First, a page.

(The Return of) Ignatz, by Sam Heldman

Tuesday, February 01, 2005

another defeat for the Solomon Amendment
Yesterday, another federal court declared the federal law known as the "Solomon Amendment" unconstitutional.

The Solomon Amendment, you may remember, is the law that withholds federal funding from a university if any part of that university refuses to assist military recruitment. As a practical matter, what this mainly has to do with is most law schools' desire not to facilitate military recruiting, because the military discriminates on the basis of sexual orientation. The law has forced law schools to back off that stance, because even when they are willing to forego federal funding themselves, their universities won't allow them to sacrifice all federal funding for every part of the university in order to stand on principle.

Back in November, the U.S. Court of Appeals for the Third Circuit ruled against the government in another lawsuit challenging the law. (Pdf of decision here). I had written an amicus brief to the Third Circuit on behalf of a bunch of law school career services professionals who opposed the Solomon Amendment, and was pleased with the decision. I debated it a bit with Nathan Newman at the time on his site. (You can read my brief here (pdf) if you care to, and you will then imagine how especially pleased I was when certain things from that brief wound up in the Third Circuit's opinion.).

Various observers had pronounced that Supreme Court review of the Third Circuit decision was a near-certainty. I never bought it; for the law nerds among you, the reason is that the Third Circuit decision was merely the reversal of the denial of a preliminary injunction, and was not an appeal from a final judgment. In any event, yesterday's decision in the suit brought by Yale professors makes it all the more appropriate for the Supreme Court to stay out of this dispute for the time being. If the Government goes forward in the Third Circuit case and asks the Supreme Court for review, the Supreme Court ought to say to itself, "No, let's wait and see what the Second Circuit does, when the Government appeals the Yale case; if the lower courts all end up agreeing that the law is unconstitutional, then the issue might not be a good candidate for our review at all."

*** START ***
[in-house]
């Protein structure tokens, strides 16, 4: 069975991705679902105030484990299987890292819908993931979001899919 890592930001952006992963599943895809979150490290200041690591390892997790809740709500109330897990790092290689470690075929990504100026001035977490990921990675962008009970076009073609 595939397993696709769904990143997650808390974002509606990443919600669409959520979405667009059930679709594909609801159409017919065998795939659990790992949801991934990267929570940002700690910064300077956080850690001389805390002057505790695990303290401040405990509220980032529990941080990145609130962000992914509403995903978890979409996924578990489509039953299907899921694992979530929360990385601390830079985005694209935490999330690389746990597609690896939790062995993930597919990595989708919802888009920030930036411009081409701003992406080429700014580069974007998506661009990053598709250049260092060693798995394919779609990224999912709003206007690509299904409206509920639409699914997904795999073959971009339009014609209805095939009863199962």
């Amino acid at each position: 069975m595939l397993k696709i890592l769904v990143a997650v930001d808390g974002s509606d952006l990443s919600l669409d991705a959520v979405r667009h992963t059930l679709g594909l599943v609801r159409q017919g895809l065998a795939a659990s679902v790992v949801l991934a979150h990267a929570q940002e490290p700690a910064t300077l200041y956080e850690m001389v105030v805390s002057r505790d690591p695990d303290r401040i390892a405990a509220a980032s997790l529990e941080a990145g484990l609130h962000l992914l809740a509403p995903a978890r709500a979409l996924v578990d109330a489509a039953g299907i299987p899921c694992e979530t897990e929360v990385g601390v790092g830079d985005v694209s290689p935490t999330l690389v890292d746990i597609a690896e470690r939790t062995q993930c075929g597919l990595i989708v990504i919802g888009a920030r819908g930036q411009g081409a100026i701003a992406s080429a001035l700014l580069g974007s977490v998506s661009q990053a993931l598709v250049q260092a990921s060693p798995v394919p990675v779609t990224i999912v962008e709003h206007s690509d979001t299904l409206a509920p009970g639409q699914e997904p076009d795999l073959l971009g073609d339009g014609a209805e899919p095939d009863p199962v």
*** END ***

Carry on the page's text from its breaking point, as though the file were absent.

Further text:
For the super-law-nerds among you, you will find it interesting to note that one Yale law prof, Jed Rubenfeld, apparently broke ranks with his fellow plaintiffs; he wanted to challenge the law only under a "compelled speech" theory and not under a "freedom of association" theory. (The "compelled speech" theory, in a nutshell, is "You know how the Supreme Court has held that mushroom growers can't be forced to subsidize government-sponsored mushroom ads if they don't want to? By the same token, a law school can't be forced to provide material support to the government's recruiting message." The "freedom of association" theory, in the same lame nutshell, is "You know how the Supreme Court has held that the Boy Scouts have an associational right to exclude gay people if they want? By the same token, law school communities have the right to exclude anti-gay discriminators if they want.") As a matter of my personal preference as to what constitutional law ought to be, I would probably agree, because of my qualms about the Boy Scouts case; but as a matter of what constitutional law is these days, both theories end up as winners. I will also note that I edited an article by Jed Rubenfeld back when he was still a lawyer and I was just a little law-student twerp.

And to those of you who say, "darn liberal activist federal judges! don't they know that this will horribly impair the military's ability to attract the best young lawyers?" -- please note that the court in the Yale case, like the Third Circuit before it, pointed out that the problem with this argument is that there is absolutely no evidence to support it. And that's the great thing about the practice of law: it's based (at least in theory) on evidence, rather than just spouting off as to what you think is probably true. That's how law differs from much blogging.

posted by sam 3:24 PM 0 comments


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